Fluoroelastomer O-rings useful in the present invention include those of fluorocarbon rubber (FKM) such as Viton® (DuPont). Grease useful in the present invention includes grease conforming to NLGI 2 (National Lubricating Grease Institute grade 2, corresponding to a worked penetration value of 265-295, using the standard NLGI penetration test apparatus, as is known in the art), which are lubricants exhibiting high viscosity and that are resistant to breakdown. Preferably, the lubricants are Almagard® lubricants, e.g. Almagard 3752 NLGI 2 (Lubrication Engineers, Inc., Fort Worth, Tex.).
Portion 25 of gland 13 and annular collar 27 form an annulus that provides a seat for a sealed bearing 8 disposed around portion 28 of rotor sleeve 3 that bears against portion 26 of gland 13. In order to prevent sealed bearing 8 from moving axially that would result in potential leakage of dry material, sealed bearing 8 is press fit onto portion 28. An annular groove in the outer wall of portion 28 holds a snap ring 7 and an annular groove in the inner wall of portion 26 holds a snap ring 12. Snap rings 7 and 12 secure the sealed bearing 8 against portion 25 of the gland 13. Snap rings 7 and 12 are preferably made of “302” stainless steel.
A plurality of set screws 15 extend radially through the male coupling 23 and female coupling 24 to secure the grease housing 14 to the gland 13. The set screws 15 are preferably made of hardened steel. An annular groove in the male coupling 23 is adjacent to the set screw and holds the grease housing O-ring 16. The grease housing O-ring 16 is preferably made of a fluoroelastomer. A circumferential groove adjacent to the female coupling 24 holds the gland O-ring 11. The gland O-ring 11 is preferably made of a fluoroelastomer.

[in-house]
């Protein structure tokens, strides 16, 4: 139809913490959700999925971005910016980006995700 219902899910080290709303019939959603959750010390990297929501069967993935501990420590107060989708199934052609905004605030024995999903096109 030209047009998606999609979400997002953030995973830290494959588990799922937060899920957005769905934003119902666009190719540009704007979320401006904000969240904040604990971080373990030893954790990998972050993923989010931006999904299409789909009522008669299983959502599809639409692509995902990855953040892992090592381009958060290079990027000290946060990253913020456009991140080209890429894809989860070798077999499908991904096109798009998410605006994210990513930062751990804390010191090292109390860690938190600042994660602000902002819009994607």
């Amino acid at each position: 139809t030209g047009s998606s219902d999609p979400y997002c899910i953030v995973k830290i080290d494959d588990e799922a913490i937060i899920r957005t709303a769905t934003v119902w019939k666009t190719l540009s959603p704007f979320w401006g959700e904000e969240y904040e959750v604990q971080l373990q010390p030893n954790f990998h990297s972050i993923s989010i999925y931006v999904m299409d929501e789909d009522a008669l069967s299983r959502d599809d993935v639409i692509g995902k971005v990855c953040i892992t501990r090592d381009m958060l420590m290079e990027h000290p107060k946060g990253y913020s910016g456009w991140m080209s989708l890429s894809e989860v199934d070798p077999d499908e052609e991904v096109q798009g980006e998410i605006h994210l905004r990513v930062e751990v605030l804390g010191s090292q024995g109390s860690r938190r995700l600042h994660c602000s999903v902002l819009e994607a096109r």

Although the present invention has been described in connection with a specified embodiment thereof, many other modifications, corrections and applications are apparent to those skilled in the art. Therefore, the scope of the present invention is not limited to the embodiment described herein.
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|Citing Patent||Filing date||Publication date||Applicant||Title|
|US9188162||Oct 8, 2013||Nov 17, 2015||Kice Industries, Inc.||Bearing assembly with spacer for locating a seal sleeve|
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|U.S. Classification||277/349, 277/390, 277/351, 277/370|
|International Classification||F16J15/32, F16J15/34|
|Jun 27, 2007||AS||Assignment|
Owner name: PLATTCO CORPORATION, NEW YORK
Free format text: ASSIGNMENT OF ASSIGNORS INTEREST;ASSIGNOR:SURPRENANT, DEAN;REEL/FRAME:019487/0359
Effective date: 20061219
Owner name: PLATTCO CORPORATION, PENNSYLVANIA
Free format text: ASSIGNMENT OF ASSIGNORS INTEREST;ASSIGNORS:NOEL, PATRICK J.;SPOONER, JEFFREY S.;REEL/FRAME:019487/0428
Effective date: 20061214
|Mar 2, 2012||AS||Assignment|
Owner name: PLATTCO CORPORATION, NEW YORK
Free format text: CORRECTIVE ASSIGNMENT TO CORRECT THE ASSIGNEE S STATE IF CORRESPONDENCE PREVIOUSLY RECORDED ON REEL019487 FRAME 0428. ASSIGNOR(S) HEREBY CONFIRMS THE ASSIGNMENT;ASSIGNORS:NOEL, PATRICK J.;SPOONER, JEFFREY S.;REEL/FRAME:027845/0664
Effective date: 20061214
|May 19, 2015||FPAY||Fee payment|
Year of fee payment: 4